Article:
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The Wisdom of Rick Rubin: The Producer Annotates His Greatest Hits

The Wisdom of Rick Rubin: The Producer Annotates His Greatest Hits: Photograph by Kevin Mazur

Photograph by Kevin Mazur

Rick Rubin produced the first rap song I ever truly loved: T La Rock’s 1984 single “It’s Yours.” The bearded wonder producer has been around so long, as my editor puts it, “riding shotgun” with hip-hop, that it’s nearly impossible to remember how many songs he’s had a hand in or to estimate his influence across the entire spectrum of recorded music.

Fortunately, Rubin recently took the time to remind us, adding a slew of comments and personal anecdotes to tracks on the user-annotated music site Genius.com. Rubin was and is prolific for sure. But what stands out here is that he is also a fan — hell, he commented on songs he didn’t produce. It’s his affinity for sound that makes him the indispensable miracle worker he is. At the risk of annotating an annotation, here are some of his pithiest observations on his own work.

ON METALLICA’S “THAT WAS JUST YOUR LIFE”

“The idea is to allow an artist to see themselves as greater than they thought. Or break down any pre-conceived idea of what they think they’re supposed to be. That’s a big part of it. Take away the self-imposed limitations that artists have for whatever reason. A lot of them are like, ‘Well this is really what I like because I’m gonna do this because this is what I think someone else is gonna like.’

"Sometimes it’s the opposite, where artists have gotten so experimental that they’ve lost the core of what makes them them. And then in those cases, I’ll try to redirect them back. The example might be Metallica. They were kind of lost before and we helped get them back to being Metallica.”

ON JOHNNY CASH’S “HURT”

“What I came to realize about that whole Johnny Cash experience was that he was a great storyteller. The song didn’t matter — all that mattered were the words. All that mattered was if the character of Johnny Cash — the mythical Johnny Cash, the man in black — would say those words. If that’s what you would want to hear him talking about, then that would be a good song to do.

"So it was never about like melody, it was just about if the lyrics were right.”

ON LL COOL J’S “ROCK THE BELLS”

“It was never about proving anything, it was just that this is what I like and this is true to who they are. The only reason those first records were so aggressive, it had little to do with me. That was the good music at that moment. It wasn’t because it was that, it was the music. If the best music in that moment was folk music, that’s probably what I would have done first. I mean, I like all kinds of music, I always have, I’ve always listened to all kinds of music.”

ON T LA ROCK & JAZZY JAY’S “IT’S YOURS”

“'It’s Yours’ is the very first record I made. At the time, the only place you could hear hip-hop on the radio in New York was on WHBI, WBLS, or 98.7 Kiss, for an hour or two. Magic was on WHBI and then moved to WBLS, and Afrika Islam was on WHBI, where Red Alert was guest of his. Then Red got his own show on 98.7 Kiss.

"I felt like all of us made really interesting, challenging records. And they were all different, and cool, in their own way. And then when you listened to a DJ like Mr. Magic, every record sounded different.”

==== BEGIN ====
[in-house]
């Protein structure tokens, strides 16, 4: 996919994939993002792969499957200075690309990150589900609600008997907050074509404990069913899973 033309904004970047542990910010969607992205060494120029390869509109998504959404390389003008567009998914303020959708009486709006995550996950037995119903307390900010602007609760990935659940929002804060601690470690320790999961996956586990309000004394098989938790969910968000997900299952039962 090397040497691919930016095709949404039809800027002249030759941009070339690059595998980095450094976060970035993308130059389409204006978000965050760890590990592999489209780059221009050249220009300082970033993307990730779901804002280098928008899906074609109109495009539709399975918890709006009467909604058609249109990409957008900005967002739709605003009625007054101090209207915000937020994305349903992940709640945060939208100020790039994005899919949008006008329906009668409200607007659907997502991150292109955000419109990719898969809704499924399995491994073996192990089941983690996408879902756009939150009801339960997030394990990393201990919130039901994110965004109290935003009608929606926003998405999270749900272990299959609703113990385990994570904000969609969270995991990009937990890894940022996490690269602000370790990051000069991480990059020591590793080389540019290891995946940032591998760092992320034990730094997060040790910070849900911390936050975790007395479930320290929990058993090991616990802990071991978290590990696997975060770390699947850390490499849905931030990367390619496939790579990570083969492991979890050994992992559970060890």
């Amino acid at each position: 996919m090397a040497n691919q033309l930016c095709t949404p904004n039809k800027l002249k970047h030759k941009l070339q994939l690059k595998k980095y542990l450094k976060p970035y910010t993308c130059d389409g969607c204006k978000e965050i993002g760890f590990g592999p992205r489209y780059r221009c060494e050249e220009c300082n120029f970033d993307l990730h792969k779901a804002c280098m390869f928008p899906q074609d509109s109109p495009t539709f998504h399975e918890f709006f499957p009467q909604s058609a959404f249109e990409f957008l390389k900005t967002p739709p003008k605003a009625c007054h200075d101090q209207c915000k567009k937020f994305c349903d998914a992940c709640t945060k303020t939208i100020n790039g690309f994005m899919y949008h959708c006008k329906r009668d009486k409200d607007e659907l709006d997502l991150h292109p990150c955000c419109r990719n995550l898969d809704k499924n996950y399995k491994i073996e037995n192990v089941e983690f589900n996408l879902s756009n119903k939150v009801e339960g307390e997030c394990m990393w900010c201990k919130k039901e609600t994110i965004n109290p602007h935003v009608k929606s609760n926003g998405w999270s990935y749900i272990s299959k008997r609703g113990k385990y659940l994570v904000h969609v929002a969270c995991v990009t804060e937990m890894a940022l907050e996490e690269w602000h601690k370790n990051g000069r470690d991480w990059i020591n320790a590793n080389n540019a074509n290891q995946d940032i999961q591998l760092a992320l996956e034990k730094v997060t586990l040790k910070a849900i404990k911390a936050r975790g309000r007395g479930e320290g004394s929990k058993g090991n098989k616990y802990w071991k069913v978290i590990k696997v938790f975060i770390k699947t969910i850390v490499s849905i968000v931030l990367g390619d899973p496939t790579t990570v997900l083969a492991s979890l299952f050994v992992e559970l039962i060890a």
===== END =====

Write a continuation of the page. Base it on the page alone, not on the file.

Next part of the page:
ON JOHNNY CASH’S “LET THE TRAIN BLOW THE WHISTLE”

“Something that I learned through the process is that when artists have done it for a long time, a certain pattern takes over their lives. They’re on the road, and then there’s a window where they can make a record. It’s just a function of the schedule. The album is what happens between those two weeks of touring: that’s your record. Not a lot of care goes into it.

"My job is often just breaking that pattern. We’re going to take as long as it takes, like it’s the most important thing in the world, and make the best record of your life. When I said that to Johnny, he looked at me like I was insane. It was just such a foreign concept that he could do something great.”

ON BEASTIE BOYS’ “GIRLS”

“Adam Horovitz and I wrote 'Girls’ on a train. We trained down to DC to record with the Junkyard Band, this band of kids who played DC go-go on garbage cans. We put out a Junkyard Band single on Def Jam.

"On the train back, we wrote 'Girls.’ It was rooted in an Isley Brothers song, 'Shout.’ It was written with that music in mind and then we sort of did our version of what that would have been. We just wrote really stupid, offensive words.”

ON SLAYER’S “POSTMORTEM”

“I love the way the last two songs on Reign In Blood — 'Postmortem’ and 'Raining Blood’ — go into each other. I can remember feeling 'It can’t get any harder and faster,’ and then the next part would be twice as hard. It just gets so insane.

"And the solos. I really love the solos on that record because they have nothing to do with music. It’s just about speed. How fast can a guitar, or how fast can anything play? We’ll use this guitar, because we have these, but it has nothing to do with guitar playing or music. And also the fact that they had two lead guitar players who would trade off these guitar solos, neither of which made sense. Like: 'This thing doesn’t make sense, and now I’m going to out not-make-sense you. You think you can do that? I’ll do this.’ It’s so insane. There’s one where I think its like five back and forth of just insanity. Unbelievable.”

ON JAY Z’S “99 PROBLEMS”

“Jay came into my studio every day for like a week, I kept trying things that I thought would sound like a Jay record, and after like three or four days he said, 'I want to do something more like one of your old records, Beastie Boys-style.’ Originally that’s not what I was thinking for him, but he requested that vibe, and we just started working on some tracks.”

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